The problem of maintaining warmth and comfort in the home on the cool days before and after the regular heating season is a troublesome one to many home-owners. How often, at such times, is one cold enough to feel uncomfortable, and yet prefers to remain thus rather than go to the bother of starting a furnace fire! Oil burners and gas-fired heating plants have simplified matters as far as elimination of dust and drudgery is concerned, but there are times perhaps when heat is needed in only one or two rooms, in which case the operation of the entire heating system is neither economical nor desirable.

1 Adapted from "Heating by Electricity," Small Home, May, 1930.

The solution is auxiliary heating by electricity. There are now on the market electric heaters of many types, adapted to meet the requirements of every condition. They may be briefly classified as built-in wall heaters, portable heaters and electric fireplace heaters. The heating unit is either of the convection type or the radiant type. The former is the better adapted for heating rooms to a uniform temperature throughout. It imparts heat to the air and causes the air to circulate throughout the occupied space. This heat is of comparatively low intensity and does not injure objects in the room nor cause discomfort to the occupants. The radiant type radiates heat but does not cause the air to circulate. Like the sun's rays, radiant heat warms only when it comes in contact with objects in front of it. It is therefore suitable for a fireplace and for portable or built-in heaters where intense heat close to the heater only is desired. There are heaters which can produce either circulating or radiant heat, so that either or both may be used.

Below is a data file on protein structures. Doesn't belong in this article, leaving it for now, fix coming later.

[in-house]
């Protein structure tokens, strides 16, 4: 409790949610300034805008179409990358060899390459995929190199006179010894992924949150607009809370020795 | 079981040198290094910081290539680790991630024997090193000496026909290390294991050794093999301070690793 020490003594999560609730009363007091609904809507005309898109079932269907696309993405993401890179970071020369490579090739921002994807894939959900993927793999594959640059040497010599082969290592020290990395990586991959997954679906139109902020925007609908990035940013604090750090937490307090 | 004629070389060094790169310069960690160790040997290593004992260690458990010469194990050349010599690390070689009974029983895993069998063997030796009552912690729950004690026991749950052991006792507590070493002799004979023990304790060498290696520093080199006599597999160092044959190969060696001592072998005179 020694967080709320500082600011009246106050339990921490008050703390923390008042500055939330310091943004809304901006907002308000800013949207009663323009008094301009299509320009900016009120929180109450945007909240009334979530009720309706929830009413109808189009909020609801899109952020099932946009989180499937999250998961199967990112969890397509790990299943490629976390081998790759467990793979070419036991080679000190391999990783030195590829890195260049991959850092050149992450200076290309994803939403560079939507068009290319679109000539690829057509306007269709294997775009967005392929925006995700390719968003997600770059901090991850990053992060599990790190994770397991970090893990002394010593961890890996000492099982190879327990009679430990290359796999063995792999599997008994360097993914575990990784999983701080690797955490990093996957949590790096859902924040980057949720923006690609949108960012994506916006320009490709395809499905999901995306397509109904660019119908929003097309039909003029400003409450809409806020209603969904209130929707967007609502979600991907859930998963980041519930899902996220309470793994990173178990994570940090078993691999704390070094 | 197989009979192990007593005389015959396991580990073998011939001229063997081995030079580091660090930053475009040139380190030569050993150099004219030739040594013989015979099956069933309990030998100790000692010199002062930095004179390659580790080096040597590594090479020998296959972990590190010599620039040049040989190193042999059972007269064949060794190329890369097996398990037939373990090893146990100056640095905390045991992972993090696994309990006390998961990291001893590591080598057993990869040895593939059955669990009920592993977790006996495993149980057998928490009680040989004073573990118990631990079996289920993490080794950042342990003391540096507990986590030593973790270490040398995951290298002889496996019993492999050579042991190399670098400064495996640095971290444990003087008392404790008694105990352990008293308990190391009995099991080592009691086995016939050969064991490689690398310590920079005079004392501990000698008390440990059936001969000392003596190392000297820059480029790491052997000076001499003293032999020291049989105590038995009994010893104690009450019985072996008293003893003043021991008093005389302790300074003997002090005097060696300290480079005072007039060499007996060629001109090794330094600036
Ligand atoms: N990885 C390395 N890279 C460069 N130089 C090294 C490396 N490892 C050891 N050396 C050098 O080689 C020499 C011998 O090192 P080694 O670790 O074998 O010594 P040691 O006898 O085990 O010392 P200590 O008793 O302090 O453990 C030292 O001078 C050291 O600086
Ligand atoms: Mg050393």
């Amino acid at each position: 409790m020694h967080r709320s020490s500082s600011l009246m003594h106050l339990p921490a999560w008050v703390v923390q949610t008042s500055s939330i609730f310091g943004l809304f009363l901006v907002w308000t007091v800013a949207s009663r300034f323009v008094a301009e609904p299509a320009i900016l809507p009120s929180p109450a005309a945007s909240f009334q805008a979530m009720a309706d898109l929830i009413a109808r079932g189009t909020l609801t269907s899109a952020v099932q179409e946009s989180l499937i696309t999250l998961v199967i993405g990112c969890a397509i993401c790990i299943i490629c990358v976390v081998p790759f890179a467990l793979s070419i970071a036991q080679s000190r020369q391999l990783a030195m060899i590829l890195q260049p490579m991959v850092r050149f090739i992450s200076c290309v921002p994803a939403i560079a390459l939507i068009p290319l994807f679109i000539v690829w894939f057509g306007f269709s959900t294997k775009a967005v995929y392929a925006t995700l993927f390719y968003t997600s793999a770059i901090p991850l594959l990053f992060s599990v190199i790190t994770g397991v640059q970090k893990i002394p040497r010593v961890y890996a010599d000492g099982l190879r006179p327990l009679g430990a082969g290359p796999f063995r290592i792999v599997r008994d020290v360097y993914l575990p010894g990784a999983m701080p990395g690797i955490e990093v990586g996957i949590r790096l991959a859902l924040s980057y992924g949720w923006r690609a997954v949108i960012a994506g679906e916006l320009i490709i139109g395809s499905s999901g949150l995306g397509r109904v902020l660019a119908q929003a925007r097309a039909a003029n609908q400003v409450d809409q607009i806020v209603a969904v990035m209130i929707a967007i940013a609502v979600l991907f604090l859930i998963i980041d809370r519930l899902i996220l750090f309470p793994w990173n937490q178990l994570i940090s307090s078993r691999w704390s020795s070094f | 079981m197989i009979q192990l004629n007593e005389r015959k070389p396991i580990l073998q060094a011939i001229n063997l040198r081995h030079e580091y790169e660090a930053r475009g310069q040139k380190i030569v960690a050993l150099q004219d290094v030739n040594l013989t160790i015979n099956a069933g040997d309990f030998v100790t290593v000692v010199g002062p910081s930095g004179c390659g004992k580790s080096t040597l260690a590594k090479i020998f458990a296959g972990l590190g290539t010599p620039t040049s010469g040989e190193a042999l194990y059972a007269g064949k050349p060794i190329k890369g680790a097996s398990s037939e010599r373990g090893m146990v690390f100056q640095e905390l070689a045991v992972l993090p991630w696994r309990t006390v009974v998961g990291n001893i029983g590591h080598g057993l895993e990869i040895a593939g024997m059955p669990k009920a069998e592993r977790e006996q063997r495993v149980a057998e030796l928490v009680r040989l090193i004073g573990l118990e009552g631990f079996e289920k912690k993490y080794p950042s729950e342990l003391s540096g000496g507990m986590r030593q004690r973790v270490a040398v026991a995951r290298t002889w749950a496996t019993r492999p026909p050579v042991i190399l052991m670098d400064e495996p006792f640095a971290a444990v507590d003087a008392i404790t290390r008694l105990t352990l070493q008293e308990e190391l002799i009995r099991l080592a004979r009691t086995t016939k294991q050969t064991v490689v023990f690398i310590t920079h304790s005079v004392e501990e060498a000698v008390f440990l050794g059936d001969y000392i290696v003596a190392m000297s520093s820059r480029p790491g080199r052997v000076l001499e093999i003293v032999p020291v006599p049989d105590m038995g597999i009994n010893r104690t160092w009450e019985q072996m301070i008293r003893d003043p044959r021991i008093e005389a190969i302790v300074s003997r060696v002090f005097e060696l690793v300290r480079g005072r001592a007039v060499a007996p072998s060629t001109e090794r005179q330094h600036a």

The heater best adapted for general room heating is the built-in or wall type. In houses to be constructed they may be easily installed if they are planned for in advance and provision in the electric wiring is made for outlets at the proper points. Each heater should be placed on a separate circuit. Since they are set into the wall, they take up no space in the room. The heating unit is covered by a metal grille or register face of neat design, which may be finished to harmonize with walls or woodwork. The snap of the switches on the face of the grille turns on the heat instantly. The heat may be regulated by turning on one or more of the heating units.....

If the house is already built, and wall heaters cannot be easily installed, portable heaters are the ones to use. They are made in various sizes and in many pleasing designs. Made usually of cast iron, or steel, finished in colors harmonizing with the woodwork of the room, portable heaters take their place creditably in the best-furnished rooms. They may be easily placed in any part of the room or carried from room to room. Connection must of course be made to wiring outlets. For the larger heaters, special heavy duty receptacles and plugs are necessary.